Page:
The US Federal Aviation Administration (FAA) says it sees no immediate safety reason to stop airlines from continuing to shrink the size of passenger seats and decreasing seat pitch.
“The FAA has no evidence… that current seat dimensions (width and pitch) hamper the speed of passenger evacuation, or that increasing passenger size creates an evacuation issue,” Dorenda Baker, FAA’s executive director for aviation safety, wrote in response to a petition submitted by the passenger advocacy group FlyersRights.
The FAA had previously rejected the group’s plea for stricter regulation of seat sizes, but was ordered to reconsider by a federal court.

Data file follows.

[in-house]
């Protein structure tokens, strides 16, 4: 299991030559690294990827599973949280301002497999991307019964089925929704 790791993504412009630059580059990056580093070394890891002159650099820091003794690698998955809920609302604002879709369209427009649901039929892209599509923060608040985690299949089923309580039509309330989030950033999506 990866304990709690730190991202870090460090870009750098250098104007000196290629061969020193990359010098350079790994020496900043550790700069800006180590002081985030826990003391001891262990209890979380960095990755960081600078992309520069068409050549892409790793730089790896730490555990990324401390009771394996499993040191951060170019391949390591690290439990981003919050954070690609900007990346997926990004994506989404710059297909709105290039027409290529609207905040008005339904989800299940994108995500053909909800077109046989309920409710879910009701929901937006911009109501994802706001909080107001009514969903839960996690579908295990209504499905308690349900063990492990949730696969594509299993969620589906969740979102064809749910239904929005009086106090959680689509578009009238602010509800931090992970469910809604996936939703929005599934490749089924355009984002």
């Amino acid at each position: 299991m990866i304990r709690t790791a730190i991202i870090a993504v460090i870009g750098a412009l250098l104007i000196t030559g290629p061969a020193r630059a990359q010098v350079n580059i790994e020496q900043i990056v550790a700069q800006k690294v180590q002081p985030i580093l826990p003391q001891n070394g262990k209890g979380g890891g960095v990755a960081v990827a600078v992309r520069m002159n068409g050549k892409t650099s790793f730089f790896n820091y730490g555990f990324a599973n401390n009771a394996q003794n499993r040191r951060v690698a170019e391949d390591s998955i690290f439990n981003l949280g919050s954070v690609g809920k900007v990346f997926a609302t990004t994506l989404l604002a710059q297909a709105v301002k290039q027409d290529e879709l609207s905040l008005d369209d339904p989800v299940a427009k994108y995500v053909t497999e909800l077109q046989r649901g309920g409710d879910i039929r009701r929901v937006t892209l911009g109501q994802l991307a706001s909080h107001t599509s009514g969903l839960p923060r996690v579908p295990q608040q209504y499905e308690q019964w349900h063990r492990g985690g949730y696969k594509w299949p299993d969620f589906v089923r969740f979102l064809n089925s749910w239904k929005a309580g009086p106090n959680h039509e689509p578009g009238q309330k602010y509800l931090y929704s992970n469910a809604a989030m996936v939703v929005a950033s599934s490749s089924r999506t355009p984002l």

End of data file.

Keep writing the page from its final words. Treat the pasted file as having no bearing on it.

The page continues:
In a statement on Twitter, FlyersRights said the FAA’s “proof that sardine seating is fine are videos of unrepresentative test subjects doing truncated partial evacuations.”
“The FAA refuses to recognize reality or do any emergency evacuation tests that reflect the actual passenger profile by size, age, physical capacity or emotional state of mind,” the group stated.
Baker said that passengers in the evacuation test videos submitted by airlines had no problem exiting rows in a speedy manner.
“The time it takes passengers to get out of their seats, even if those seats are relatively narrow and close together, is less than the time it takes for the emergency exits to begin functioning and for the line that begins to form in the aisle to clear,” she wrote in the July 2, 2018 letter to FlyersRights President Paul Hudson.